2

MN 28 says: Now this has been said by the Blessed One: “One who sees dependent origination sees the Dhamma; one who sees the Dhamma sees dependent origination.” Obviously dependent origination is not skilful means. SN 12.20 says dependent origination is the sabhava or sadhatu law of nature about how suffering arises, as follows: Uppādā vā ...


2

If so, how approximate is it? If by "DO" you mean "the 12 nidanas", I found the exposition of that in the suttas barely intelligible -- little more than a dry list of the 12 items, saying that each depends on the previous. So for that and other reasons I think of those as like chapter titles (without the text), or items on a powerpoint -- i.e. I expect ...


1

You might reflect that "beings are heir to their own kamma". Ideally too it wouldn't be the case in society that "the cure is worse than the disease" -- perhaps it's better, when you're at school, better for a bully and for their victims, that a bully might learn justice and mercy early than not. Incidentally, one of the Zen stories is The Thief Who Became ...


1

Part of a definition of "skilful" might be "adapted to specific features of the actual situation", so perhaps this isn't a question which can be answered in general. Speaking of "handling poison", in case you didn't know, there's a verse about that in the Dhammapada: If on the hand there is no wound, one may carry even poison in it. Poison does not ...


1

As others have said, people distinguish between an always-unwholesome "craving" (tanha), compared with a potentially-wholesome "desire" (chanda). I guess the difference might be two-fold: Whether the object of the desire is wholesome Whether there's a corresponding skilful effort I suppose you're right that the pre-enlightened Gautama ...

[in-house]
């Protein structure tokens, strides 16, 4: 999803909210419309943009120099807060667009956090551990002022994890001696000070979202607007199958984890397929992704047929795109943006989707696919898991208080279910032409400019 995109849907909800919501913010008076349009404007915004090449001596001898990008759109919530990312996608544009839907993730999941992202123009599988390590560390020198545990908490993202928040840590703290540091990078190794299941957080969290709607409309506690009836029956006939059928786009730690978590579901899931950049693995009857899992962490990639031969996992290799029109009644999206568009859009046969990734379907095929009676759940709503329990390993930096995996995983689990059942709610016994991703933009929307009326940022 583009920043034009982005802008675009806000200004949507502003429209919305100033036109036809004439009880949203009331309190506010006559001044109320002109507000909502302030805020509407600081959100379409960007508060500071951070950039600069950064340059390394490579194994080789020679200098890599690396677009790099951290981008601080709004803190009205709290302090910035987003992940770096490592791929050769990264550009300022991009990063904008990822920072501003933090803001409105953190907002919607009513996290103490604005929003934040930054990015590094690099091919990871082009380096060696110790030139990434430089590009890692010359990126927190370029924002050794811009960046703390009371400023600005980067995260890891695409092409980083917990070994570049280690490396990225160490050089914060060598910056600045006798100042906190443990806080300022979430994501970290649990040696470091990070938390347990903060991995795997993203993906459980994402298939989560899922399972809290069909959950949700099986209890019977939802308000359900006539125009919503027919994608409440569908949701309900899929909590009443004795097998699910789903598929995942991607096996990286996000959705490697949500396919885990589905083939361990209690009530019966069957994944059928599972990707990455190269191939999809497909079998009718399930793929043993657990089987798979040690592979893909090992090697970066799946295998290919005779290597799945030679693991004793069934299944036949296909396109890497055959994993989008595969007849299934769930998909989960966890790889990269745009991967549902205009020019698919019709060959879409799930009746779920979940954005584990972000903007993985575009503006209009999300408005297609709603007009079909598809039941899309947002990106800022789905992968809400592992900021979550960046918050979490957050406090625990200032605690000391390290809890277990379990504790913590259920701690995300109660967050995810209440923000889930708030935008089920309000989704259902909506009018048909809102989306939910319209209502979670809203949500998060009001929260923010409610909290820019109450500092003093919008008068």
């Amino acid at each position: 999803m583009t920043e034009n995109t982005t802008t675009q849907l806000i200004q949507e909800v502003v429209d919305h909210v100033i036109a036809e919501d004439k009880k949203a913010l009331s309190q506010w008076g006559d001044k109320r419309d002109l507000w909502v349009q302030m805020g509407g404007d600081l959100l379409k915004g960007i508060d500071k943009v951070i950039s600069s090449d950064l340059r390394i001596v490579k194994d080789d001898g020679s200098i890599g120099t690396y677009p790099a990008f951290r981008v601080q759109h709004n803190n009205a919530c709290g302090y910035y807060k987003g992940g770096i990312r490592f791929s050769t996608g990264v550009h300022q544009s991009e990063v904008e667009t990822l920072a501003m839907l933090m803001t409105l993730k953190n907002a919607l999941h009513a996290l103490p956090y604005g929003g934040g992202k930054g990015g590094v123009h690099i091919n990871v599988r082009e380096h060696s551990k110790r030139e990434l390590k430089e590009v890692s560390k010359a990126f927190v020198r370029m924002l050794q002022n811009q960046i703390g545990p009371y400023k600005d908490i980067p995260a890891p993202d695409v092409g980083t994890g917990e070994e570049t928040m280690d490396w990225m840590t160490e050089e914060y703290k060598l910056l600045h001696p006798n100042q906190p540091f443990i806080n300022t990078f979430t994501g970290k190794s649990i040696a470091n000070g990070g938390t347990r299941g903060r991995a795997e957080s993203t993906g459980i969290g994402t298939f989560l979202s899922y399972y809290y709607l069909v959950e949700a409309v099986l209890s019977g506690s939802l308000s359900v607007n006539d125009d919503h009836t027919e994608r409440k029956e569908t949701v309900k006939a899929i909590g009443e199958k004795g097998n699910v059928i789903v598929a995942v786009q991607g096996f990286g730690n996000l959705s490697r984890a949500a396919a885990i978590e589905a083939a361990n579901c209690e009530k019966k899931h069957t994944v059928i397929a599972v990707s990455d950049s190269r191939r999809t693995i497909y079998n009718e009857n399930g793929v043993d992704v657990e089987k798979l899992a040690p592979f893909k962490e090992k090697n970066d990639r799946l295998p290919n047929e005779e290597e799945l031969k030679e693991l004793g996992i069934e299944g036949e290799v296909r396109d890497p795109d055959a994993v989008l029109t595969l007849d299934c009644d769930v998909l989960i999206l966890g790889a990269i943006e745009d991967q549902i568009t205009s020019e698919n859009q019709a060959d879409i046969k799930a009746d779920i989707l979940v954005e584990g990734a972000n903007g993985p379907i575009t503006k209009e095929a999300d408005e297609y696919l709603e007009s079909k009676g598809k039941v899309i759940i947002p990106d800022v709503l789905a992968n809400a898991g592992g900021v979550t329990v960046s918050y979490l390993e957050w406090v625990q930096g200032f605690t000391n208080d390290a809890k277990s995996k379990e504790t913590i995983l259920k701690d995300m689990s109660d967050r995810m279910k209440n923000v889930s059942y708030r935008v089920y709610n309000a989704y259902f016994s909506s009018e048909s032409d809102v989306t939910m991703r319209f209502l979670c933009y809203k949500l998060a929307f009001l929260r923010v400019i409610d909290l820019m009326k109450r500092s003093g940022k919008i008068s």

1

The answer given by Val is excellent. In addition to all the methods mentioned in the first answer , it also helps to contemplate on the states of the lower realms such as hell realms and animal realms. But it can be scary and if you have misunderstood the teachings of the Buddha on these realms its best not to do so. There is an excellent Dhamma teaching on ...


1

Tenzin's was a very Gelugpa answer. Correct and itself an example of upaya but hard to see the forest behind the trees. In Nyingma/Kagyu tradition we are not as sophisticated and a lot more straightforward. Maybe because Eastern Tibet is far from the capital? See my answer to this question. This is a typical example of skillful means in TB, leading from ...